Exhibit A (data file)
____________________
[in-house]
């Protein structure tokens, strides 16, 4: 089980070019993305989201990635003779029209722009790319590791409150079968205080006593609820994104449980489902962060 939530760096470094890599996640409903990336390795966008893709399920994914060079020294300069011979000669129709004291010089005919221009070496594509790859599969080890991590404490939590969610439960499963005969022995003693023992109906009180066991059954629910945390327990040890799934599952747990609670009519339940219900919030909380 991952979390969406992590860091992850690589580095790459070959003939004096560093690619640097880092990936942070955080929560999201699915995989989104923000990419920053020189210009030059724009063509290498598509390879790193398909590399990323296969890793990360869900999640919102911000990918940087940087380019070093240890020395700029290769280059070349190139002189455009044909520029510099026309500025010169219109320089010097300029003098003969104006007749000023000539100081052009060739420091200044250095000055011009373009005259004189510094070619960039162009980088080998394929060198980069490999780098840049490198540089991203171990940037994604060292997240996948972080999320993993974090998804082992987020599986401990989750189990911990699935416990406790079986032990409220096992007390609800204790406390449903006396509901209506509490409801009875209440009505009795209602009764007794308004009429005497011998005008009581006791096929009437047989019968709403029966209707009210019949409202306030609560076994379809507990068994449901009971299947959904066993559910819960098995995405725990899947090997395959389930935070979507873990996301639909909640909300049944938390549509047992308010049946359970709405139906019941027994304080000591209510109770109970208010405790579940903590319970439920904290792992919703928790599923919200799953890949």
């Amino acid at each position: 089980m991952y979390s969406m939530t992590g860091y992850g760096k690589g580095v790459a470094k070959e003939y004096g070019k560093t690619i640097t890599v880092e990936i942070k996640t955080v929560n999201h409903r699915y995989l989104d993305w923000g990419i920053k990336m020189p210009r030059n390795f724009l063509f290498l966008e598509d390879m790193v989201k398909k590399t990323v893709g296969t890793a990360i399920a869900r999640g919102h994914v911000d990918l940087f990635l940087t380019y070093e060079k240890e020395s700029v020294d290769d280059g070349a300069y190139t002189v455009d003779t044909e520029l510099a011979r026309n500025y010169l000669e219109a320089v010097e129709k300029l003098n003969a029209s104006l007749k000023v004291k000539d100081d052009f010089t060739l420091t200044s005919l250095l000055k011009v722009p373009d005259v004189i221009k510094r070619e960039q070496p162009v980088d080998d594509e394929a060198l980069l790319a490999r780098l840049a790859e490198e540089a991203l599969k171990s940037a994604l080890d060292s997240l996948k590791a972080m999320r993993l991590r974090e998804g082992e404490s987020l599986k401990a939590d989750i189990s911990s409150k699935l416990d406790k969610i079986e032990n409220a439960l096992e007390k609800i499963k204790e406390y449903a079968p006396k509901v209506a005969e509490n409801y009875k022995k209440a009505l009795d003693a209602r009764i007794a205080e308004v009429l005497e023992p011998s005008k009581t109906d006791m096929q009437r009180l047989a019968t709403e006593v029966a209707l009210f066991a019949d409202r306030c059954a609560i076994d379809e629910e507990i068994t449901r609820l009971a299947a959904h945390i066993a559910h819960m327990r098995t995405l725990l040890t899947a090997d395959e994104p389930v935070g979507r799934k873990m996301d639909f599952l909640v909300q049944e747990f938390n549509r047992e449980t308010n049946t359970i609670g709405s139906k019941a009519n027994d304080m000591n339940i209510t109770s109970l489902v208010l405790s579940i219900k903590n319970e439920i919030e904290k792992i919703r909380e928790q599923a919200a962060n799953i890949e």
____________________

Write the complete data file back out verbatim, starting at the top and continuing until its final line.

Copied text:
[in-house]
């Protein structure tokens, strides 16, 4: 089980070019993305989201990635003779029209722009790319590791409150079968205080006593609820994104449980489902962060 939530760096470094890599996640409903990336390795966008893709399920994914060079020294300069011979000669129709004291010089005919221009070496594509790859599969080890991590404490939590969610439960499963005969022995003693023992109906009180066991059954629910945390327990040890799934599952747990609670009519339940219900919030909380 991952979390969406992590860091992850690589580095790459070959003939004096560093690619640097880092990936942070955080929560999201699915995989989104923000990419920053020189210009030059724009063509290498598509390879790193398909590399990323296969890793990360869900999640919102911000990918940087940087380019070093240890020395700029290769280059070349190139002189455009044909520029510099026309500025010169219109320089010097300029003098003969104006007749000023000539100081052009060739420091200044250095000055011009373009005259004189510094070619960039162009980088080998394929060198980069490999780098840049490198540089991203171990940037994604060292997240996948972080999320993993974090998804082992987020599986401990989750189990911990699935416990406790079986032990409220096992007390609800204790406390449903006396509901209506509490409801009875209440009505009795209602009764007794308004009429005497011998005008009581006791096929009437047989019968709403029966209707009210019949409202306030609560076994379809507990068994449901009971299947959904066993559910819960098995995405725990899947090997395959389930935070979507873990996301639909909640909300049944938390549509047992308010049946359970709405139906019941027994304080000591209510109770109970208010405790579940903590319970439920904290792992919703928790599923919200799953890949």
């Amino acid at each position: 089980m991952y979390s969406m939530t992590g860091y992850g760096k690589g580095v790459a470094k070959e003939y004096g070019k560093t690619i640097t890599v880092e990936i942070k996640t955080v929560n999201h409903r699915y995989l989104d993305w923000g990419i920053k990336m020189p210009r030059n390795f724009l063509f290498l966008e598509d390879m790193v989201k398909k590399t990323v893709g296969t890793a990360i399920a869900r999640g919102h994914v911000d990918l940087f990635l940087t380019y070093e060079k240890e020395s700029v020294d290769d280059g070349a300069y190139t002189v455009d003779t044909e520029l510099a011979r026309n500025y010169l000669e219109a320089v010097e129709k300029l003098n003969a029209s104006l007749k000023v004291k000539d100081d052009f010089t060739l420091t200044s005919l250095l000055k011009v722009p373009d005259v004189i221009k510094r070619e960039q070496p162009v980088d080998d594509e394929a060198l980069l790319a490999r780098l840049a790859e490198e540089a991203l599969k171990s940037a994604l080890d060292s997240l996948k590791a972080m999320r993993l991590r974090e998804g082992e404490s987020l599986k401990a939590d989750i189990s911990s409150k699935l416990d406790k969610i079986e032990n409220a439960l096992e007390k609800i499963k204790e406390y449903a079968p006396k509901v209506a005969e509490n409801y009875k022995k209440a009505l009795d003693a209602r009764i007794a205080e308004v009429l005497e023992p011998s005008k009581t109906d006791m096929q009437r009180l047989a019968t709403e006593v029966a209707l009210f066991a019949d409202r306030c059954a609560i076994d379809e629910e507990i068994t449901r609820l009971a299947a959904h945390i066993a559910h819960m327990r098995t995405l725990l040890t899947a090997d395959e994104p389930v935070g979507r799934k873990m996301d639909f599952l909640v909300q049944e747990f938390n549509r047992e449980t308010n049946t359970i609670g709405s139906k019941a009519n027994d304080m000591n339940i209510t109770s109970l489902v208010l405790s579940i219900k903590n319970e439920i919030e904290k792992i919703r909380e928790q599923a919200a962060n799953i890949e």